To succeed, MegaBots needs to approach impending fights as event promoters. Calkins stressed to me that there will have to be some sort of regimen dictating whether it is approached as a spectacle, like Monster Trucks, or a win/lose scenario. If the latter, then how do you determine how a fight develops, and how do you score it? What metrics do you use? Are you looking at the number of paintball hits, or the number of landed punches? He stressed that the RoboGames combat event uses boxing as rules as a guide with scoring based on qualified hits, amount of damage rendered, aggression, and a category fabulously known as the “envelope of destruction.”
According to Calkins, “If you create an envelope of destruction without any aggressive maneuvering, you can gain no points for the damage done to the other robot who is attacking you. So, in other words, if I keep punching your hand with my face, literally, I win even though you break my nose because you’re not actually giving the punches. You’re just holding your arm out in front of me.”
This and the other rules have only come to be out of general consensus. The people developing the sport have to agree that a particular combat construct is acceptable. Who will make the rules for giant piloted robot competition? MegaBots and who else?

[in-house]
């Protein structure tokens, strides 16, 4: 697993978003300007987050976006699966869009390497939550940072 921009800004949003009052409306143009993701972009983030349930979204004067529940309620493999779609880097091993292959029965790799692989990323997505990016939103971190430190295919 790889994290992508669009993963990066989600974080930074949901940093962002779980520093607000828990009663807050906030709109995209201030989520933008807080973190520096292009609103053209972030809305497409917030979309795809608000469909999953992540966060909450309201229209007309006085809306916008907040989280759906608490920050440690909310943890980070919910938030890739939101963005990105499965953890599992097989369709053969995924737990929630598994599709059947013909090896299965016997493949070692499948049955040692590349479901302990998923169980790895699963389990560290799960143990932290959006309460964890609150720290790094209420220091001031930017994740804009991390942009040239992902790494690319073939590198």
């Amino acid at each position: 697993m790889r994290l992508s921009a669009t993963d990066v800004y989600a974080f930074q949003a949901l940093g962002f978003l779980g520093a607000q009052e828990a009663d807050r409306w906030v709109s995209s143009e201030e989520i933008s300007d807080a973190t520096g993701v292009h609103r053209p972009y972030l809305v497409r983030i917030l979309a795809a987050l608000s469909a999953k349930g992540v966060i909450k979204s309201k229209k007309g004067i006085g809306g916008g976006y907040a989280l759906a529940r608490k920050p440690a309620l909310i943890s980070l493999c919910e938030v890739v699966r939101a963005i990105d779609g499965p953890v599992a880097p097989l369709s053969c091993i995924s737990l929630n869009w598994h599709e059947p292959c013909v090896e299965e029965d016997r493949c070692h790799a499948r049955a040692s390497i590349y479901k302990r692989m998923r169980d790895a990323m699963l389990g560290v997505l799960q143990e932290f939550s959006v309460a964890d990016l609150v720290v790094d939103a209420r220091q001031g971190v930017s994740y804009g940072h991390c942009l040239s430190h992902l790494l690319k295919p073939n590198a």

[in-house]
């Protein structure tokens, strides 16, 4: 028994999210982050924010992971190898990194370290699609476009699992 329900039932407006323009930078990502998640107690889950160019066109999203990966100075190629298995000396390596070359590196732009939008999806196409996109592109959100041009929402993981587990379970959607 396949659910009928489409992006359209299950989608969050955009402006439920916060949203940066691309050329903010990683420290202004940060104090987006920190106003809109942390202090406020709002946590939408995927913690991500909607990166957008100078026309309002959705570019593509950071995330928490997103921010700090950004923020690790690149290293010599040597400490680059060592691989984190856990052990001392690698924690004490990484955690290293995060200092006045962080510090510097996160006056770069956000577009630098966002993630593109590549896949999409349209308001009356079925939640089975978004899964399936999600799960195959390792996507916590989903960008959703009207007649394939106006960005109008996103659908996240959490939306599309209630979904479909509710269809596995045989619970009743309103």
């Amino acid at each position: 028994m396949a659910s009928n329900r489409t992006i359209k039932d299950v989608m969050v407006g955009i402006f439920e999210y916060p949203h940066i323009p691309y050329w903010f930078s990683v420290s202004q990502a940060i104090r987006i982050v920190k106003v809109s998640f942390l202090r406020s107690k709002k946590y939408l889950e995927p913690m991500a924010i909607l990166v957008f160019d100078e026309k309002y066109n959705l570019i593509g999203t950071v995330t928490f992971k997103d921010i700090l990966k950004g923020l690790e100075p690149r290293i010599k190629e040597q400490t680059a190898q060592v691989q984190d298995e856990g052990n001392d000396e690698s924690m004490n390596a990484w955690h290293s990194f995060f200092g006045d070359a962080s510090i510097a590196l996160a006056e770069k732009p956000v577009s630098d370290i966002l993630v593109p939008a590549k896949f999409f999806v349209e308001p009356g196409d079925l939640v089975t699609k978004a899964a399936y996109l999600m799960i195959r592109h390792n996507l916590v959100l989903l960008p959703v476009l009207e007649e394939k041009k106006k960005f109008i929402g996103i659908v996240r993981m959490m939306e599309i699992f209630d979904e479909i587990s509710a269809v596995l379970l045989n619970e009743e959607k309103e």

Remote-controlled robot fighting has slowly evolved over the years into a well-established system of weight classes and rules. Through “Robot Darwinism”, a term coined by Peter Abrahamson, bots themselves have been winnowed down into a handful of body styles (wedges, spinners, flippers, etc.) that are the most successful in combat.
But, now MegaBots, for the first time ever, are pushing the envelope into new territory, taking the fight out of the hands of drivers with remote controls, and putting drivers into the bots themselves. A whole new fighting category means developing, not only a new system of rules and procedures, and safety guidelines, but also new robot designs.
If you’ve had the luck to see MegaBots in action at places like Maker Faire or San Diego Comic Con, you’ll have noticed that their bot, the Mk II, is currently set up to fire softball-sized three pound paintballs at around 120 mph from massive arm-mounted cannons at targets like cars. The robot stands 15 feet tall, and weighs in at 12,000 pounds (5400 kg).